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Frequently Asked Questions on Screening for Ebola Virus Disease for Providers, Healthcare Facilities and Health Departments

What are the clinical features and risk factors for Ebola Virus Disease?

Signs and symptoms associated with Ebola virus disease are non-specific and are similar to many other common causes of febrile illness in returning travelers. Acutely ill patients who have traveled to a country experiencing a wide-spread EVD outbreak during the previous 21 days should be assessed for Ebola virus exposure and other conditions listed on the CDC Traveler’s Health website and specifically for malaria, which is the most likely diagnosis in a febrile traveler. Important risks for  exposures to Ebola virus  include: contact with blood or bodily fluids of acutely ill persons with suspected or confirmed Ebola virus disease, such as providing care in a home or healthcare setting; participation in funeral rituals,  including preparation of bodies for burial or touching a corpse at a traditional burial ceremony; working in a laboratory where human specimens are handled; handling wild animals or carcasses that may be infected with Ebola virus (primates, fruit bats, duikers); and sexual history, specifically if the patient has had contact with the semen from a man who has recovered from Ebola virus disease (for example, oral, vaginal, or anal sex).

What healthcare screening questions should be asked of recent travelers from countries with former widespread transmission of Ebola virus who have no signs or symptoms of Ebola virus disease?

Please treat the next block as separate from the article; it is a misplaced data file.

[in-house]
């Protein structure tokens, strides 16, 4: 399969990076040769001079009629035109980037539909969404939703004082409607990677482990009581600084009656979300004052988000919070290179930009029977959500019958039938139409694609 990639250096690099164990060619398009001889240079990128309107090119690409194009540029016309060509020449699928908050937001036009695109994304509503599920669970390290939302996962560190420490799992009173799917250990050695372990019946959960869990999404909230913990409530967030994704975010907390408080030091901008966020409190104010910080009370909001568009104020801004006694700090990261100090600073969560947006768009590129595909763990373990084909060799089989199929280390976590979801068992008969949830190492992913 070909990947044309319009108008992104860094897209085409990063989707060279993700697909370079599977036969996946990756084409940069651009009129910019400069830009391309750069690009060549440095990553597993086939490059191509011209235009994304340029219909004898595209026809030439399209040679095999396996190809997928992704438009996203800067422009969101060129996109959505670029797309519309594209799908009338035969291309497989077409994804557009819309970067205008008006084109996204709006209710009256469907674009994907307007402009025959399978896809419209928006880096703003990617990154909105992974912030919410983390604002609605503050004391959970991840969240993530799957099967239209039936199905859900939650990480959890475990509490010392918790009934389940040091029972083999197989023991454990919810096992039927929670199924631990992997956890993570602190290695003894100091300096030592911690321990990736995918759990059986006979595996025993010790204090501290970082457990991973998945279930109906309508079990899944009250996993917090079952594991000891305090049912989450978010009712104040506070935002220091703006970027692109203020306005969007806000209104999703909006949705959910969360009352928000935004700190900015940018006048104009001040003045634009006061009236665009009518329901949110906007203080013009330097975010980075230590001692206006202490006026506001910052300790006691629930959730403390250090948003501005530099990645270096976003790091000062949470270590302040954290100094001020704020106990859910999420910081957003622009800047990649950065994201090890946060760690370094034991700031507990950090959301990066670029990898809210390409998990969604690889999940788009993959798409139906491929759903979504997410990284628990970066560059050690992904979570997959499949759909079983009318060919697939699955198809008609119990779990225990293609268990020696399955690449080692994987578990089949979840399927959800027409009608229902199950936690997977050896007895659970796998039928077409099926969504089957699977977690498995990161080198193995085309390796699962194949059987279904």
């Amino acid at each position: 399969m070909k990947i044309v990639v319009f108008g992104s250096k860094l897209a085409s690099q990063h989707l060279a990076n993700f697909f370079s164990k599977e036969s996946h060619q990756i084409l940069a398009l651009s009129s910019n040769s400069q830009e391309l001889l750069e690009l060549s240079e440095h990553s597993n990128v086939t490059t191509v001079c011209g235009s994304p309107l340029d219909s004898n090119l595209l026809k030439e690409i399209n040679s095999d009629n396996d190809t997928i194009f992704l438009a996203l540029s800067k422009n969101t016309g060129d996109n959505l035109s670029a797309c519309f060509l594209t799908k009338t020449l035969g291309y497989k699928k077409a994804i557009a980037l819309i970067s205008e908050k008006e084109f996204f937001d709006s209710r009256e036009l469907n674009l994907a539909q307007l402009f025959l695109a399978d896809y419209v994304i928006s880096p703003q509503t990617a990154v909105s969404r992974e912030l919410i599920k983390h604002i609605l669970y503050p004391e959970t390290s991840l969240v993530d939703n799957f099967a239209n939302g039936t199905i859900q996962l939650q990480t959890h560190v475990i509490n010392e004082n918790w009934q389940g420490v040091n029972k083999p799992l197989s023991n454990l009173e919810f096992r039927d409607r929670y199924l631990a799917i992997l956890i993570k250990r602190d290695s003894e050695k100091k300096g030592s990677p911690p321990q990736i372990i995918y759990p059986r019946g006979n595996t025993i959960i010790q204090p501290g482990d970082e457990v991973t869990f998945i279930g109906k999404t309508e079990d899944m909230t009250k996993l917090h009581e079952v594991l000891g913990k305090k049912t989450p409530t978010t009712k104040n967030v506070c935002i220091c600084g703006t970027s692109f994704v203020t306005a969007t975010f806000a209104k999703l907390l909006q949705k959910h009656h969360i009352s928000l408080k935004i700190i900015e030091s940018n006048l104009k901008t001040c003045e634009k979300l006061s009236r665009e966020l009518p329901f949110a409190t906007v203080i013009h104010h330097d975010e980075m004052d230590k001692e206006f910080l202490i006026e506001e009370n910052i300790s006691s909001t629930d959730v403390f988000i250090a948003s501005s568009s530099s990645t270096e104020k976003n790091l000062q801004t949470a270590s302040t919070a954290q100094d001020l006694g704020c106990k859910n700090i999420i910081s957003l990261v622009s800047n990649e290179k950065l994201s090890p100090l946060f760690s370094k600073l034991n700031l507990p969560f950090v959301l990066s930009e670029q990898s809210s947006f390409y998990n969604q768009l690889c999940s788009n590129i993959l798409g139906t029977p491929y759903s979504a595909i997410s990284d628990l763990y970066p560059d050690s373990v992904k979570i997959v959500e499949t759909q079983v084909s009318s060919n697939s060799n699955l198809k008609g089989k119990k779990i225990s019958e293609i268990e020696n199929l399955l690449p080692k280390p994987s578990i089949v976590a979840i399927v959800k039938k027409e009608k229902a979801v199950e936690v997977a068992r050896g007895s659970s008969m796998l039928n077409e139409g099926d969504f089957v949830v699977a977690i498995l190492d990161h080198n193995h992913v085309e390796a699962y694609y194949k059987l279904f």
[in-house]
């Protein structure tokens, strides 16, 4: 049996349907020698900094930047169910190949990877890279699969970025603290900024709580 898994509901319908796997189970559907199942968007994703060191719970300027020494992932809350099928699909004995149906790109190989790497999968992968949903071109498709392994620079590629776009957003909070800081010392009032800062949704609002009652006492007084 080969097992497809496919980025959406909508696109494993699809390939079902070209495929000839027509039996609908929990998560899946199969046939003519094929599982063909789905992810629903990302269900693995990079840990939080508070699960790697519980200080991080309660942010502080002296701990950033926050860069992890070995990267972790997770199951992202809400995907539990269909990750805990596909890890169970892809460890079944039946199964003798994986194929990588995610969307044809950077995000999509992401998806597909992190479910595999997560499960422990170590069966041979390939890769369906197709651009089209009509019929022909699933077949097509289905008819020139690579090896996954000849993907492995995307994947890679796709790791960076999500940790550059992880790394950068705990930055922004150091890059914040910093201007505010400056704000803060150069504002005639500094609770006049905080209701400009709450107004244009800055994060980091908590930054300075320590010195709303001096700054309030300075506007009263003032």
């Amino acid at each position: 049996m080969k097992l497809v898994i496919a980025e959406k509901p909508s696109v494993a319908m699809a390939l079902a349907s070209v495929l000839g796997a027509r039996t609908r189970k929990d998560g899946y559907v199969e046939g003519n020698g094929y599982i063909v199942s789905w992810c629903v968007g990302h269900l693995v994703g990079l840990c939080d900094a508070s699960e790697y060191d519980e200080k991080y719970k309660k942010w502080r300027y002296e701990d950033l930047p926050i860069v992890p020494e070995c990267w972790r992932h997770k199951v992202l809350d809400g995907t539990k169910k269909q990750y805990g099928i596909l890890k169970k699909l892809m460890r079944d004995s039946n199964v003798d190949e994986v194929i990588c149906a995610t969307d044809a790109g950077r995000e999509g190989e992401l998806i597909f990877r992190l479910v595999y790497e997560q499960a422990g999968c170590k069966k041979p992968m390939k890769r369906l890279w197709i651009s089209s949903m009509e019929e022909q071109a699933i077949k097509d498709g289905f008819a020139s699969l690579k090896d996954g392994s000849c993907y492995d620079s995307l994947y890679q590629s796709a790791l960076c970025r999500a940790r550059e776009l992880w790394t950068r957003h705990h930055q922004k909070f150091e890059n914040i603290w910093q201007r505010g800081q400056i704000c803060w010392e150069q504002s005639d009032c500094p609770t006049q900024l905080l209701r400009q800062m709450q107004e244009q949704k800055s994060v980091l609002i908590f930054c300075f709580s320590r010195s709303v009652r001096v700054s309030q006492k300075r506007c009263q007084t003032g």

No specific enhanced screening is required and travelers to these countries  should be treated similarly to any other patients who have recently traveled internationally.

What screening questions should be asked during intake for ill persons at healthcare systems and their various departments, emergency departments, and urgent care facilities?

Because of the constant risk for travel-associated diseases (such as malaria, dengue, vaccine-preventable diseases) and emerging pathogens (MERS-CoV, chikungunya, Zika virus, etc.), a travel history should remain part of routine patient evaluation, including during entry to the facility. Obtaining a travel history is an important part of ensuring rapid triage and prompt isolation of patients and/or starting infection control measures to minimize the spread of infectious diseases to other patients or healthcare providers (such as placing a facemask over the patient’s nose and mouth for those with respiratory illness). Questions of the patient should be guided by the type and background of the patients served by the facility. In addition to the healthcare provider  asking questions of the patient, facilities should consider posting visual alerts (signs, posters) at the entrance and in strategic places (waiting areas, elevators, cafeterias) to provide patients with clear instructions, in appropriate languages, about infection control precautions and the importance of notifying healthcare providers of their travel history. Facilities and providers can stay up-to-date on active travel notices by consulting CDC’s Travelers’ Health website.